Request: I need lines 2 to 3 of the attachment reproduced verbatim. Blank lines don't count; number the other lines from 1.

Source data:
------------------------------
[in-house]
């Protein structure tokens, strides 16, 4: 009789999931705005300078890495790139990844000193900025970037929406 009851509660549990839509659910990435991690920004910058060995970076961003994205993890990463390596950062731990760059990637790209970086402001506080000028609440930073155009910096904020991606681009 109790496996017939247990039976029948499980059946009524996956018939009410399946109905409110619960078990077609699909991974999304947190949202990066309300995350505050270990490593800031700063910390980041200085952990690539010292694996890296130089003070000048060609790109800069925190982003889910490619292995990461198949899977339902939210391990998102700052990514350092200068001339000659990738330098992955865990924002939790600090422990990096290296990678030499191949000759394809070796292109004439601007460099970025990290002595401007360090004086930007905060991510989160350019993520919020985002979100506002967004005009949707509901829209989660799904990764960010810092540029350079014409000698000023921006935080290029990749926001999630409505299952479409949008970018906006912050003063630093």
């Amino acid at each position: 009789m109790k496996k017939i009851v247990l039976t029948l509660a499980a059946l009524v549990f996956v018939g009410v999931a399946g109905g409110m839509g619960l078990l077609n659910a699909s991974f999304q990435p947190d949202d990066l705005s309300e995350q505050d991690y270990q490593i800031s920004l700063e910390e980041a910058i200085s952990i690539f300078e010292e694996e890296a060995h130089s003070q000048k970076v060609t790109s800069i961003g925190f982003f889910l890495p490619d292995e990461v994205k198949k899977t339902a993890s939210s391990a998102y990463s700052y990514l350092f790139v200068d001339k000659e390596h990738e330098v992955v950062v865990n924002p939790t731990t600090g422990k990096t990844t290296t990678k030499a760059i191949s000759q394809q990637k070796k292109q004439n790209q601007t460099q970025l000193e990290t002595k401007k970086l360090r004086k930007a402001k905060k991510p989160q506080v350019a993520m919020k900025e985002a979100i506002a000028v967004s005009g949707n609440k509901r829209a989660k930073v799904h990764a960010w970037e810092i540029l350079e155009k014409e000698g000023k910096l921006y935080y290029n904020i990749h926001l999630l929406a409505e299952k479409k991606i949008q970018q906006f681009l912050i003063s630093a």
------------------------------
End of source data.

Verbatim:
């Protein structure tokens, strides 16, 4: 009789999931705005300078890495790139990844000193900025970037929406 009851509660549990839509659910990435991690920004910058060995970076961003994205993890990463390596950062731990760059990637790209970086402001506080000028609440930073155009910096904020991606681009 109790496996017939247990039976029948499980059946009524996956018939009410399946109905409110619960078990077609699909991974999304947190949202990066309300995350505050270990490593800031700063910390980041200085952990690539010292694996890296130089003070000048060609790109800069925190982003889910490619292995990461198949899977339902939210391990998102700052990514350092200068001339000659990738330098992955865990924002939790600090422990990096290296990678030499191949000759394809070796292109004439601007460099970025990290002595401007360090004086930007905060991510989160350019993520919020985002979100506002967004005009949707509901829209989660799904990764960010810092540029350079014409000698000023921006935080290029990749926001999630409505299952479409949008970018906006912050003063630093």
């Amino acid at each position: 009789m109790k496996k017939i009851v247990l039976t029948l509660a499980a059946l009524v549990f996956v018939g009410v999931a399946g109905g409110m839509g619960l078990l077609n659910a699909s991974f999304q990435p947190d949202d990066l705005s309300e995350q505050d991690y270990q490593i800031s920004l700063e910390e980041a910058i200085s952990i690539f300078e010292e694996e890296a060995h130089s003070q000048k970076v060609t790109s800069i961003g925190f982003f889910l890495p490619d292995e990461v994205k198949k899977t339902a993890s939210s391990a998102y990463s700052y990514l350092f790139v200068d001339k000659e390596h990738e330098v992955v950062v865990n924002p939790t731990t600090g422990k990096t990844t290296t990678k030499a760059i191949s000759q394809q990637k070796k292109q004439n790209q601007t460099q970025l000193e990290t002595k401007k970086l360090r004086k930007a402001k905060k991510p989160q506080v350019a993520m919020k900025e985002a979100i506002a000028v967004s005009g949707n609440k509901r829209a989660k930073v799904h990764a960010w970037e810092i540029l350079e155009k014409e000698g000023k910096l921006y935080y290029n904020i990749h926001l999630l929406a409505e299952k479409k991606i949008q970018q906006f681009l912050i003063s630093a």